The moon-like landscape surrounded us as we drove on red and brown sand when unexpectedly, behind a hill, a beautiful lagoon appeared. Hundreds, probably thousands of flamingos were wading through the shallow water in search for food. It was such a contradiction to see an oasis of life in the middle of the barren scenery.
The Andean Plateau and its mysterious rock formations have been formed over millions of years through wind and sand. And sometimes nature is very creative and forms rocks like the Arbol de Piedra, the Stone Tree.
Our guide told us before that we would get to see a lagoon more beautiful than the one we had seen before. But we did not want to believe him as we could not imagine that it would be possible.
Silence surrounded us when we approached the Laguna Colorada, the Red Lagoon. Everything around us felt unrealistic. Do you know how it feels when you see something and cannot believe it is real? It was hard to realize that this lagoon, with its shades of yellow, black, white, red, brown and the blue sky above it, was not a canvas. Now and then we saw these little pink spots again, flamingos that enjoyed the delicious alga which makes the water appear red.
It was almost sad to see that the last lagoon we visited, the beautiful Green Lagoon with the picturesque volcano in the background was avoided by flamingos. As we learned this green type of alga was poisonous. Too bad, the water looked so inviting with those beautiful reflections on the surface.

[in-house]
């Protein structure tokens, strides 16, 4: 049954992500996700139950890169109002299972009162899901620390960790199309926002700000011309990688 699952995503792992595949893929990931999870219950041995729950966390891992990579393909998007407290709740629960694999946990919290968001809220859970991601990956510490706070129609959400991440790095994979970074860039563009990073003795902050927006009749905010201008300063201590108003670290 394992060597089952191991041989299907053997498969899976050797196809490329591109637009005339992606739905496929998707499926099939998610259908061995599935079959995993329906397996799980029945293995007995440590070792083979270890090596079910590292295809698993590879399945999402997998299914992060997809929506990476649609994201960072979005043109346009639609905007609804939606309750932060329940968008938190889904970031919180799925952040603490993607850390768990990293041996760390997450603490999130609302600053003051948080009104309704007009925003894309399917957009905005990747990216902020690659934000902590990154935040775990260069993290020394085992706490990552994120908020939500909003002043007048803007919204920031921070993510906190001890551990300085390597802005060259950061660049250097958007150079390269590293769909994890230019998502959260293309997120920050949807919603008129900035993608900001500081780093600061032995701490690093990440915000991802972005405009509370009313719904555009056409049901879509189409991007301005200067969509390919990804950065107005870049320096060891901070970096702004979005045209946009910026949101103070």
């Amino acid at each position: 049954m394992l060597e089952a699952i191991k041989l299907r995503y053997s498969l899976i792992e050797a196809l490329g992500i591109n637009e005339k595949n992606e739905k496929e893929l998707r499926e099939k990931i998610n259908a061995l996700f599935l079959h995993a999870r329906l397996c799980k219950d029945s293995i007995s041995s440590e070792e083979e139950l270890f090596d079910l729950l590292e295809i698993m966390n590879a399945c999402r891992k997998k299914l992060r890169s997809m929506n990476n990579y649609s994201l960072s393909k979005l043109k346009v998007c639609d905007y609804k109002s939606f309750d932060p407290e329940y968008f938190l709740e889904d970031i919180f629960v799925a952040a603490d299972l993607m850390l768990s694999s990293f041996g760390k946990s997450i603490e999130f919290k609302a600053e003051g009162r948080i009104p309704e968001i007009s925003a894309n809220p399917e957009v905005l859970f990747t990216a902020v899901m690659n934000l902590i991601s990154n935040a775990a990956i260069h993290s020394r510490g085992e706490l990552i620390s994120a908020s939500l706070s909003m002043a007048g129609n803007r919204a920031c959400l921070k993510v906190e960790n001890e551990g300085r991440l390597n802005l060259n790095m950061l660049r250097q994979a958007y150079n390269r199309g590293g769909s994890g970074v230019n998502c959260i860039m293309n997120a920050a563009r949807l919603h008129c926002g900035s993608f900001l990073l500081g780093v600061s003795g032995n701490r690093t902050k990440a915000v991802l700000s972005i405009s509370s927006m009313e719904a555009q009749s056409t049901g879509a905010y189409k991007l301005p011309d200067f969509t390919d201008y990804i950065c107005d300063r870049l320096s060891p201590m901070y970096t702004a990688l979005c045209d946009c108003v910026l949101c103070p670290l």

The last morning of our trip was all about steam and sulphur. It was a very special place our driver took us to watch the sunrise in the early morning. We were surrounded by geysers and holes in the ground filled with boiling mud. The cold air of the morning intensified the steam and the area looked like a mystic place.
At the end of our 2.5-day trip we were exhausted. Exhausted because of all the incredible things we had seen. It started with an endless white salt flat, continued with moon-like sandy and dry landscapes of volcanoes and mountains, and ended with the most colorful lagoons we had ever seen. Every one of us needed some time to digest the past days and we knew there are many amazing places on our blue planet but the Salar de Uyuni and everything around it truly belongs to one of its most beautiful places!
Have you been to the Salar de Uyuni? What do you think? Is Boliviaís Andean Plateau one of the most beautiful places in the world?
Liane and Lars, a travel-addicted couple from Germany, quit their jobs in July 2013 and started to travel the world. This might sound like any other travel blogger story but there is a ìlittleî difference. The two travel together with a cute golf ball called BoB. He is the “star” of their travel blog BoB around the world that gives helpful travel tips and travel inspiration with many pictures and videos.
PS: BoB is also a great photographer. Have a look at his first photo story.